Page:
20 Useful Idioms With The Preposition IN



1. in that

This idiom is used after a statement to introduce an explanation. We choose this idiom to be more formal.
  • He was lucky in that he had a lot of friends in that job.
  • This book is very useful in that it explains everything very clearly.

2. up in the air

If a plan or issue is up in the air, no decision has been made about it yet.
Our wedding plans are still up in the air. That means we have not yet decided what we’ll do.
  • The future of the business is still up in the air.
The phrase up in the air is used to talk about something that is uncertain, often because other matters have to be decided first:

3. in hot water

You are in hot water when you are in trouble because you have done something wrong. That will result in punishment or reprisal. You can be in hot water with the police if you break a law. A person can get into hot water for being late.
  • The doctor was in hot water because he was exposed as a fake.
  • That temper of hers can land her in hot water.
  • The restaurant is in hot water after failing a hygiene inspection.

4. in the nick of time

In the nick of time is used to emphasize something that happens at the last possible moment before a deadline or before something begins or ends. We arrived at the airport in the nick of time. That means we arrived at the airport in just time. The plane is about to take off.
  • I got there just in the nick of time.
  • The ambulance arrived in the nick of time. His life was saved.

5. in full swing

If an event or process is in full swing, it has reached its highest or liveliest level.
  • The party was in full swing by the time we got there.
  • The football season is in full swing.

6. in the bag

If something is in the bag, it is almost certain to be won or achieved. If you say that the game is in the bag, you are certain to win it.
  • The campaign is going well. He thinks the election is in the bag.
  • The contract was finally in the bag after a series of difficult negotiations.

7. in the long run

When you use the expression in the long run you mean that something will happen over a long period of time in the future.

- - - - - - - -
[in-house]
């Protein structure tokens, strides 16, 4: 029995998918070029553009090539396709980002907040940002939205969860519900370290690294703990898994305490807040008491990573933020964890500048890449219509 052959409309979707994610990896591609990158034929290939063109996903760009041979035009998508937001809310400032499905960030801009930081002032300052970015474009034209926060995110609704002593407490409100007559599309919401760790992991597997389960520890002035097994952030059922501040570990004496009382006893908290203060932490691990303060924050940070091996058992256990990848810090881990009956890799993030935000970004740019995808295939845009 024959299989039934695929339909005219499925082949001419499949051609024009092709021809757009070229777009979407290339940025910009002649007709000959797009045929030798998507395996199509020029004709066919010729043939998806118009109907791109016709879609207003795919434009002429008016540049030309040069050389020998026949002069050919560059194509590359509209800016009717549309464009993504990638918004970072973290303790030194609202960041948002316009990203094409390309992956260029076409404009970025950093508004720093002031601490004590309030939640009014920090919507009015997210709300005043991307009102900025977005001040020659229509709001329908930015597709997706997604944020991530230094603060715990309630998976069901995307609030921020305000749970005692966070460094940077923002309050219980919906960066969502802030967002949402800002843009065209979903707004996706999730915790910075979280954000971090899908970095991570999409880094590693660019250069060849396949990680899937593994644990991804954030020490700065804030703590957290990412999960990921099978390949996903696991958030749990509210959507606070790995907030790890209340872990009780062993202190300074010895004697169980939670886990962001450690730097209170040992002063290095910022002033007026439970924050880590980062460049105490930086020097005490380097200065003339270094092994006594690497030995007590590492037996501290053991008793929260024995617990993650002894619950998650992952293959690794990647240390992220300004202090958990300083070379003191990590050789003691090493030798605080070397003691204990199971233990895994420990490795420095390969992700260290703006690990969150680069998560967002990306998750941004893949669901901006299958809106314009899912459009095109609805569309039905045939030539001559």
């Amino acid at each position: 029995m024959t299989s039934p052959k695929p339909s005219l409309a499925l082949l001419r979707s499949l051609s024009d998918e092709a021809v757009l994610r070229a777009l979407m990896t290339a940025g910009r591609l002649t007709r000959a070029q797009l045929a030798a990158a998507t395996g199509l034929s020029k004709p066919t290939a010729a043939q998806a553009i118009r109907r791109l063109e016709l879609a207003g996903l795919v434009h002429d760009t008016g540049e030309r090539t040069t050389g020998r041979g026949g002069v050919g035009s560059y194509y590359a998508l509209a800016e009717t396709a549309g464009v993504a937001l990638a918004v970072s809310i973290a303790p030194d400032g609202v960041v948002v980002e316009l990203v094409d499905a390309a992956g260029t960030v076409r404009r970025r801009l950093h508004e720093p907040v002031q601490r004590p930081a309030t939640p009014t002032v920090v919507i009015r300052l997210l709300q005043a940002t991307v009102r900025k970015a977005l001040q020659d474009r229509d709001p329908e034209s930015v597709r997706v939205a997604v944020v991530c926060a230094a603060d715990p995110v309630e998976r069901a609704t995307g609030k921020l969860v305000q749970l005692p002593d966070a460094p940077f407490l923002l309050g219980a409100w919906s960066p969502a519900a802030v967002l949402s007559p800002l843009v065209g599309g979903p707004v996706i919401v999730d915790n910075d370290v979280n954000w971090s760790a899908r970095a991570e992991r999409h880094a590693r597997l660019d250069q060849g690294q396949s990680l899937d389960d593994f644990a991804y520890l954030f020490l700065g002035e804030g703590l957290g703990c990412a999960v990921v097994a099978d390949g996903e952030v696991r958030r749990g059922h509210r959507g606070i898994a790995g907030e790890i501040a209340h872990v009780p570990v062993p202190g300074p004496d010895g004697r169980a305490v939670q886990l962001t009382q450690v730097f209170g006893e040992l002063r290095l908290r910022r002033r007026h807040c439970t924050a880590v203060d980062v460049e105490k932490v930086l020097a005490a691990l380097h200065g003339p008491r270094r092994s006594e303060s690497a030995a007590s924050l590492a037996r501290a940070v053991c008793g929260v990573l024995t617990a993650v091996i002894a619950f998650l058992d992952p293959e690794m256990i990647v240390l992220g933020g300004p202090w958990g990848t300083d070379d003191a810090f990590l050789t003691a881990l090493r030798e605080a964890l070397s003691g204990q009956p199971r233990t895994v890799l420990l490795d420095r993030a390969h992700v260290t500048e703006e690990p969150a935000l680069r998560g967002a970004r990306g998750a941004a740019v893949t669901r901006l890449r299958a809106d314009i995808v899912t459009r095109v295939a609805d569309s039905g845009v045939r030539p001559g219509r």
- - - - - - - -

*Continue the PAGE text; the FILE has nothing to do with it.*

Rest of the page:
• These changes will be beneficial to the company in the long run.
  • I know it’s a lot of money to buy our own house but it will be worth it in the long run. Rent is our biggest expense.
  • It involves a lot of hard work but it will be better for you in the long run.

8. late in the day

Late in the day means too late to be useful. It’s used to show disapproval because someone has done something too late.
  • It’s a bit late in the day to voice your objections.
  • It's too late in the day to try to persuade him.
  • Don't you think it's late in the day for an apology?

9. in all weathers

The phrase in all weathers is used to describe doing something in every type of weather, both good and bad. If you go out jogging in all weathers, you do it regularly whether the weather is good or bad.
  • He’s exercising his dogs in all weathers.
  • The street is patrolled all hours, day and night, and in all weathers.

10. in over your head

The phrase in over your head is used when someone is involved in a difficult situation that is beyond their capacity to deal with.
  • After a tough week at the office, I realized I was definitely in over my head.
  • In this business, risks are high. Don’t get in over your head.

11. in the same boat

When two or more people are in the same boat, they are taking part in the same difficult or unpleasant situation. If two friends don’t have any money, they are in the same boat.